Photos That Show There's More to Life in Gaza Than Conflict
Four Gaza-based photographers are capturing their favourite parts of the region to show a different side of the territory and its people.
Photo: Abdel Karim Hana
This article originally appeared on VICE Arabia
For many people, the Gaza Strip is synonymous with conflict and suffering. But four young, local photographers are trying to broaden the perception of the region.
Through their work, Sanad Abu Latifa, 22, Abdel Karim Hana, 23, Mahmoud Khattab, 26, and Mariam Abu Daqqa, 26, all show that while Gaza's 2 million residents face many challenges, their day-to-day life isn't constantly framed by conflict. Each photographer works individually and chooses to focus on their favourite aspect of the region, but collectively they give a more comprehensive sense of what it's like to live, work and play there.
According to Mahmoud Khattab, the best part of Gaza are its beaches. "During electricity blackouts in the summer, which can last up to 16 hours a day, people often head to the beach to escape the heat and cool down," the 26-year-old told me. "It gives adults a chance to relax and forget about the day-to-day realities of Gaza, and offers children the space to play. It's a really beautiful scene."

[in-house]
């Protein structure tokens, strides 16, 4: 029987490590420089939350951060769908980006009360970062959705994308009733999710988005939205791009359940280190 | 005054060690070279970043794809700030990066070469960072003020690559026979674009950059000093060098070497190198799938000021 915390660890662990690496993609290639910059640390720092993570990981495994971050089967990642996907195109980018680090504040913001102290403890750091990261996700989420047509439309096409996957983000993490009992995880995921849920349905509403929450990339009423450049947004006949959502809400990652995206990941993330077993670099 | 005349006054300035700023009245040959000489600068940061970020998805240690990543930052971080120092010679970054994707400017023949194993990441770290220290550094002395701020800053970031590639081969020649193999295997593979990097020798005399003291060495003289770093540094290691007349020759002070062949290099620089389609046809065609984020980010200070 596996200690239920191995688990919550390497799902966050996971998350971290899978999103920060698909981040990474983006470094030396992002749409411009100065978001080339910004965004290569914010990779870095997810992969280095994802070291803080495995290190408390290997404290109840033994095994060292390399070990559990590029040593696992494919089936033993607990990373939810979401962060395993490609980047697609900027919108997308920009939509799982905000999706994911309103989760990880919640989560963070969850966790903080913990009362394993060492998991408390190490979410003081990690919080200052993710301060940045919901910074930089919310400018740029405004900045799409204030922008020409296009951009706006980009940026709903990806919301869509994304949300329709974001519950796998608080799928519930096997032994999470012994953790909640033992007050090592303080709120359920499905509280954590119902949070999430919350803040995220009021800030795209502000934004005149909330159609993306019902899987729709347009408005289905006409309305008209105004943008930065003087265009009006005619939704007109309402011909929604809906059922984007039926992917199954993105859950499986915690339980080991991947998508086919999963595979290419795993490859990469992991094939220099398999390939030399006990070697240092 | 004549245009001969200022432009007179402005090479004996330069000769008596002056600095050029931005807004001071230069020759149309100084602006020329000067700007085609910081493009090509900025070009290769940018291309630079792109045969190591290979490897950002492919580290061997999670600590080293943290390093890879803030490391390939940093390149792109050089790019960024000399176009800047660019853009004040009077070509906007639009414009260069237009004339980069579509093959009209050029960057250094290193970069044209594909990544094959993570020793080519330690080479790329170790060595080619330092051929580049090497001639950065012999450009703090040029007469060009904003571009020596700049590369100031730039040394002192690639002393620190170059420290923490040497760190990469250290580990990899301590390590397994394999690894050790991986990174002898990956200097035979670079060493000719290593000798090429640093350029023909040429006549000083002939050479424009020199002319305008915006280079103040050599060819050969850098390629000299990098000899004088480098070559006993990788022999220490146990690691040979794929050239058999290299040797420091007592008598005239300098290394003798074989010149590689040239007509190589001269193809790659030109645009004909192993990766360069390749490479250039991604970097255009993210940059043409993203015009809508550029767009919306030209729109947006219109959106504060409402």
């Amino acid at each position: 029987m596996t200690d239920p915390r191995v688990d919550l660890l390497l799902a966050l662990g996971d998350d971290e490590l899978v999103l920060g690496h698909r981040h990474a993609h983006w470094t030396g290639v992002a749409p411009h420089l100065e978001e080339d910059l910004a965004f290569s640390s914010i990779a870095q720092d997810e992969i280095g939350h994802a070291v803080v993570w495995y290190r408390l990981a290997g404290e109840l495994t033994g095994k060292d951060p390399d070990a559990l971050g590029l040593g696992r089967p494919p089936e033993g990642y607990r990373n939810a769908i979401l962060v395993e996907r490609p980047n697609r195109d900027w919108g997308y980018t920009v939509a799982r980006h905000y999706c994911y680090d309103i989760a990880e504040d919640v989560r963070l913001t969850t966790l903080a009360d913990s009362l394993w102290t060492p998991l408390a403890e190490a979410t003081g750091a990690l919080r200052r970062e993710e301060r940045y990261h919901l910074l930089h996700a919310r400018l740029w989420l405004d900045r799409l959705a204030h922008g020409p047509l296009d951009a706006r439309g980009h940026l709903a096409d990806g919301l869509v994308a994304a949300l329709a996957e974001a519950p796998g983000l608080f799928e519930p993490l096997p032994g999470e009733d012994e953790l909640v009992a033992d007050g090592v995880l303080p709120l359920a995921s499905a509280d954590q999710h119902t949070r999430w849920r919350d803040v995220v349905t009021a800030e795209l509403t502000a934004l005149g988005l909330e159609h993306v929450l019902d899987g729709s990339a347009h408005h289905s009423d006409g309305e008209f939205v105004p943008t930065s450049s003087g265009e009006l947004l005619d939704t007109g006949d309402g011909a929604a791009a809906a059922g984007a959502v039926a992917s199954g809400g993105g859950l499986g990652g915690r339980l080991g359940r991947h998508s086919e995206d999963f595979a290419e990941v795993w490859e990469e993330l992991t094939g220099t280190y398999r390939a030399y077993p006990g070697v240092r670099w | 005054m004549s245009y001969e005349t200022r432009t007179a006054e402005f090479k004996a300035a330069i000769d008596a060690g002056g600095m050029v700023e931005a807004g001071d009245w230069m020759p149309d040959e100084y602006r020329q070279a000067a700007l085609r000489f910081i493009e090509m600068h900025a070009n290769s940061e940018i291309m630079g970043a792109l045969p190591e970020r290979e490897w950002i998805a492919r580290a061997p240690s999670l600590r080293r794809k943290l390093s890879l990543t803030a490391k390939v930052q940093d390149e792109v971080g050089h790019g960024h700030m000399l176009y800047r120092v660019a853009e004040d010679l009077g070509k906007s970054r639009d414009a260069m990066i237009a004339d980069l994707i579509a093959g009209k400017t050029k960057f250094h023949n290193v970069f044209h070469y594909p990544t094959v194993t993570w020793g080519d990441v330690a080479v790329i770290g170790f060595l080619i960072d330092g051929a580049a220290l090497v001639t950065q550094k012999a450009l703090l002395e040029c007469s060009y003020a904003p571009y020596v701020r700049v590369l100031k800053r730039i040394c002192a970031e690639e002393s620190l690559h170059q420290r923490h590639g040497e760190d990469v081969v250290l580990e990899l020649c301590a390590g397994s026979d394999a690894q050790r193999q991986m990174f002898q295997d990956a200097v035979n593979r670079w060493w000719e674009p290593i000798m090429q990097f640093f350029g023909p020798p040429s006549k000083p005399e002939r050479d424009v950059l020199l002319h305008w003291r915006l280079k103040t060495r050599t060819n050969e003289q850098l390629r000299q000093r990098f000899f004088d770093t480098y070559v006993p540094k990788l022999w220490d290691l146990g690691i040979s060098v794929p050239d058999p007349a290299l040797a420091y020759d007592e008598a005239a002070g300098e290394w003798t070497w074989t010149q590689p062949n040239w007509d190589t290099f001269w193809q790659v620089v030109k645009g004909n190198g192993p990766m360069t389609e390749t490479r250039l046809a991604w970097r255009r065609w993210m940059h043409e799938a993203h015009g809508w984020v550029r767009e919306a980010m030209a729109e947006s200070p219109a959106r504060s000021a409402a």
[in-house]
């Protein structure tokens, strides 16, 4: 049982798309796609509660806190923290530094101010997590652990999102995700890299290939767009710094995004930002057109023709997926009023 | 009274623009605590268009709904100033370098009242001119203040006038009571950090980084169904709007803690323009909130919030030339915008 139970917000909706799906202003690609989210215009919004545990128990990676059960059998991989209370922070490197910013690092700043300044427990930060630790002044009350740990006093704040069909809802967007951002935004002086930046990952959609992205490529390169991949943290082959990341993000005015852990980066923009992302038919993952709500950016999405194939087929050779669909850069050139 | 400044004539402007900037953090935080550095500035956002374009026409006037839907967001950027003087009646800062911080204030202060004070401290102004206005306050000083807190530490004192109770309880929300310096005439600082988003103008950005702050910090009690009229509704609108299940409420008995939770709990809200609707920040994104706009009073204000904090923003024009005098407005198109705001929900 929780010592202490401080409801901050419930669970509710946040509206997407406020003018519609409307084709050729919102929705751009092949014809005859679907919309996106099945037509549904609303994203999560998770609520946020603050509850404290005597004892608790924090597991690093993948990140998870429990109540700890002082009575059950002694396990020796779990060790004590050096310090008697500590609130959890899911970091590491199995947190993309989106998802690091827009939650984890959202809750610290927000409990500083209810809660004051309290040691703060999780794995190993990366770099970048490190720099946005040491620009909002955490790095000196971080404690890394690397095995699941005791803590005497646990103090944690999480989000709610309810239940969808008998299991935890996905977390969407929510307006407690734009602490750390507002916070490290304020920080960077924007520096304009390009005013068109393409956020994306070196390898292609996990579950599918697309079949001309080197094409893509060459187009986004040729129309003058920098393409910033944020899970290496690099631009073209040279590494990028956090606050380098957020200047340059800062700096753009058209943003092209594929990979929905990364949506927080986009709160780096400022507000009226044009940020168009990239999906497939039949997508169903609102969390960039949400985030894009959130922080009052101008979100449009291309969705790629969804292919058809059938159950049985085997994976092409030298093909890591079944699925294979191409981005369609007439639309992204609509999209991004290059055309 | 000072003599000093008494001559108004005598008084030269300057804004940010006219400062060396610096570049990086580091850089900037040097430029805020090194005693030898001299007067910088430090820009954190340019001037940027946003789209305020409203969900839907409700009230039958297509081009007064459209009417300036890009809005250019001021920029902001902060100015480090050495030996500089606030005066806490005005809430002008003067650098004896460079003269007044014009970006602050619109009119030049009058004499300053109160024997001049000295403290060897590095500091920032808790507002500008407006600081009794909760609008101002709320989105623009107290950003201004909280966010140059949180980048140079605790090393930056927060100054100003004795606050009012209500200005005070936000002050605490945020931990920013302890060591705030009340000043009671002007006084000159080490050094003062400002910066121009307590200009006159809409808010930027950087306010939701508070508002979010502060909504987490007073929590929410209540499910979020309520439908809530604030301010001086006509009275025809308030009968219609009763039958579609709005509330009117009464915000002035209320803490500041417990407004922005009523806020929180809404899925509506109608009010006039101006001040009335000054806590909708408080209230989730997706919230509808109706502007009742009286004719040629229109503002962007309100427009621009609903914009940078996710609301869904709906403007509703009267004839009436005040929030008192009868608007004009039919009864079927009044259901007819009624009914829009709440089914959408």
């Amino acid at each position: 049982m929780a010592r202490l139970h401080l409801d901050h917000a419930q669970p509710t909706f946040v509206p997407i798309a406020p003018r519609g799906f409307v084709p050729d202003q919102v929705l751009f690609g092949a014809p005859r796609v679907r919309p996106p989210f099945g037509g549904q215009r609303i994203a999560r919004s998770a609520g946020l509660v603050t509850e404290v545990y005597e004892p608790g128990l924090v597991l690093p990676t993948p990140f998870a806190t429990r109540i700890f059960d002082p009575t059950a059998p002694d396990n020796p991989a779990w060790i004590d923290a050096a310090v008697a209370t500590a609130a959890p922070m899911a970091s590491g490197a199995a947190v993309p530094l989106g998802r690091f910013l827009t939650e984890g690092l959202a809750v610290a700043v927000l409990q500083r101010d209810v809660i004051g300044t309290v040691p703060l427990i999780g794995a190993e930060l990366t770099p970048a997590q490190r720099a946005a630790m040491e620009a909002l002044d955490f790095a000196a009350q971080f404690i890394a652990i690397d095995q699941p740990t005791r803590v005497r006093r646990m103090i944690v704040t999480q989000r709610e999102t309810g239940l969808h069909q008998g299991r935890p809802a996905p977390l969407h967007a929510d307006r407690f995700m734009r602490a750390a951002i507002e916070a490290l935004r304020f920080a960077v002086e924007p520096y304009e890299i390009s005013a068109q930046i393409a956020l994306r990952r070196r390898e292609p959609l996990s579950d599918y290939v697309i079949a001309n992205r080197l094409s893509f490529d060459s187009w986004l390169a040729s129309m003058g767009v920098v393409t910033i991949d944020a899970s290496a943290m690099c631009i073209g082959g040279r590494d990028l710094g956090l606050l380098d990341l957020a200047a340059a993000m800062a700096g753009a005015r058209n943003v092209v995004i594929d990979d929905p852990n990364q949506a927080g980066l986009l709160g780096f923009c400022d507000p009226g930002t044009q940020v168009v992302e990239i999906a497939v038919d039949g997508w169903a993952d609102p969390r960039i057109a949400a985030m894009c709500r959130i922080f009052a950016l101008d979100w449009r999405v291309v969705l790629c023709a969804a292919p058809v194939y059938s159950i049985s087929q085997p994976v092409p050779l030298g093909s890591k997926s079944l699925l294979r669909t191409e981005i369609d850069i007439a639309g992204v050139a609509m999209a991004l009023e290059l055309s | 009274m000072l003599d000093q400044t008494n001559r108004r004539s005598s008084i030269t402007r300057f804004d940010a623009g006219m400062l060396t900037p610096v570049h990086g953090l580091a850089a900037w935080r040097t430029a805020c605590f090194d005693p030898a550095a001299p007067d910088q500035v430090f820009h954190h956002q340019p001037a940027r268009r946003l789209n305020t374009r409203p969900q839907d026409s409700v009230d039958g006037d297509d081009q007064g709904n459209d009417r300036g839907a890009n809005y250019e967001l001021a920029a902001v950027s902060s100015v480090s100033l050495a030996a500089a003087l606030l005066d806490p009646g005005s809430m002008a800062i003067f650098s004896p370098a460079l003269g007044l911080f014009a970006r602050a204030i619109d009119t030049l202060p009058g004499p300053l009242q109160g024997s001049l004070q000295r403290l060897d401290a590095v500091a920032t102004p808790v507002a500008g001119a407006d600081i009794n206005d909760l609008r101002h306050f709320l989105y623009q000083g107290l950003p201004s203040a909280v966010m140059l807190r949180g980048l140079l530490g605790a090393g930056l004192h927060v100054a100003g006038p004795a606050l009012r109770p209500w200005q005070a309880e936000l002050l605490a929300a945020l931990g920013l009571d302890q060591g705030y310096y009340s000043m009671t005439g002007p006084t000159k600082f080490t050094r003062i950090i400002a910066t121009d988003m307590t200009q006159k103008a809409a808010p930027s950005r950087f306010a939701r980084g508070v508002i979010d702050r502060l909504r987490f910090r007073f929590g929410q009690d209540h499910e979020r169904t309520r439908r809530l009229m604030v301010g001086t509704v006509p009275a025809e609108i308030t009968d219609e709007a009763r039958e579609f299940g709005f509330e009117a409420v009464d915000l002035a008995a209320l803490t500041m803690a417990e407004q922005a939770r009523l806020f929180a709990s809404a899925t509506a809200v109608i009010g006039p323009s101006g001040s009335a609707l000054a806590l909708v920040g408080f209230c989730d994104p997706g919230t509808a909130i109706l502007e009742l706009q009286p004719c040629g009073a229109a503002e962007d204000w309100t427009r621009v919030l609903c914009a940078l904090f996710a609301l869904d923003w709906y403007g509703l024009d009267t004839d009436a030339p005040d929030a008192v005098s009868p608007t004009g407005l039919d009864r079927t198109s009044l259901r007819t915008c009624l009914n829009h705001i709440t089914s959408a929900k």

Abdel Karim Hana loves to walk around different neighbourhoods and capture the details of everyday experiences. "What fascinates me about these neighbourhoods is their simplicity and the beauty of the residents, who you often find in good spirits in spite of everything that's going on around them," he said. "When you walk around you learn that it's the people who define the area, and not the never-ending conflict."
For Sanad Abu Latifa, it's all about capturing people at work. "At the end of 2017, I took a few pictures of Rashah al-Hissi – known locally as the "Sheikh of Fishermen" – who spends his life between his boat and the fishing nets he's been netting and fixing for more than 60 years," Sanad told me.
"Whenever I visit the port, I see Rashad there. He's 76 years old now, and after all this time, he tells me that he's still as passionate about his work as ever."
And as far as Mariam Abu Daqqa is concerned, nothing beats the joy of capturing local children playing. "For me, the smiles on their faces speak of hope," Mariam explained. "Despite all the difficulties that living in this dangerous strip brings, you can still find so much happiness. And when I see it, I have to stop and capture it."
Scroll down to see more photos from Sanad, Abdel, Mariam and Mahmoud.